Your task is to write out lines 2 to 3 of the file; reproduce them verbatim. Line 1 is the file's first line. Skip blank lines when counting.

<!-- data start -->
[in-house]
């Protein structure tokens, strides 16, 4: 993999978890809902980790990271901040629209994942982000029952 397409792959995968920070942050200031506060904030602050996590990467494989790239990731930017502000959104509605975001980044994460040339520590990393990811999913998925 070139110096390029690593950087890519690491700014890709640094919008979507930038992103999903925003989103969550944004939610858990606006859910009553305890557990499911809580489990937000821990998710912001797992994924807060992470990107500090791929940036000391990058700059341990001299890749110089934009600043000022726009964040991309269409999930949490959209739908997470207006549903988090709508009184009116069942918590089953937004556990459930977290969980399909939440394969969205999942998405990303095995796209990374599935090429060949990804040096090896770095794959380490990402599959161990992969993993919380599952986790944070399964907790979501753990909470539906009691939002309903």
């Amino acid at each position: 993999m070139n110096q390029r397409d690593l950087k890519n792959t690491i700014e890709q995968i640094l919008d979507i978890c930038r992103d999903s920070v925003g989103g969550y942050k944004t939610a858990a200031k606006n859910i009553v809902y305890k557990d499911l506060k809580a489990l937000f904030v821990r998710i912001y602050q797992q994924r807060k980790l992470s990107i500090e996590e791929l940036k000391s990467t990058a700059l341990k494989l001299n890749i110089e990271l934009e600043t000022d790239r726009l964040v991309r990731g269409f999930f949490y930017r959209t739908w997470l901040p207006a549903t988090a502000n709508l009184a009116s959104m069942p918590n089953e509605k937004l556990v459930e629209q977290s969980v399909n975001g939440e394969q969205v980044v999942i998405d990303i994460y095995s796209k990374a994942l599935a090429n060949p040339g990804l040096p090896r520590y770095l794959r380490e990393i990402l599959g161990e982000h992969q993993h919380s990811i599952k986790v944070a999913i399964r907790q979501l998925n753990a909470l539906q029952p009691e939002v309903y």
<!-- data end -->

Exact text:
């Protein structure tokens, strides 16, 4: 993999978890809902980790990271901040629209994942982000029952 397409792959995968920070942050200031506060904030602050996590990467494989790239990731930017502000959104509605975001980044994460040339520590990393990811999913998925 070139110096390029690593950087890519690491700014890709640094919008979507930038992103999903925003989103969550944004939610858990606006859910009553305890557990499911809580489990937000821990998710912001797992994924807060992470990107500090791929940036000391990058700059341990001299890749110089934009600043000022726009964040991309269409999930949490959209739908997470207006549903988090709508009184009116069942918590089953937004556990459930977290969980399909939440394969969205999942998405990303095995796209990374599935090429060949990804040096090896770095794959380490990402599959161990992969993993919380599952986790944070399964907790979501753990909470539906009691939002309903």
């Amino acid at each position: 993999m070139n110096q390029r397409d690593l950087k890519n792959t690491i700014e890709q995968i640094l919008d979507i978890c930038r992103d999903s920070v925003g989103g969550y942050k944004t939610a858990a200031k606006n859910i009553v809902y305890k557990d499911l506060k809580a489990l937000f904030v821990r998710i912001y602050q797992q994924r807060k980790l992470s990107i500090e996590e791929l940036k000391s990467t990058a700059l341990k494989l001299n890749i110089e990271l934009e600043t000022d790239r726009l964040v991309r990731g269409f999930f949490y930017r959209t739908w997470l901040p207006a549903t988090a502000n709508l009184a009116s959104m069942p918590n089953e509605k937004l556990v459930e629209q977290s969980v399909n975001g939440e394969q969205v980044v999942i998405d990303i994460y095995s796209k990374a994942l599935a090429n060949p040339g990804l040096p090896r520590y770095l794959r380490e990393i990402l599959g161990e982000h992969q993993h919380s990811i599952k986790v944070a999913i399964r907790q979501l998925n753990a909470l539906q029952p009691e939002v309903y």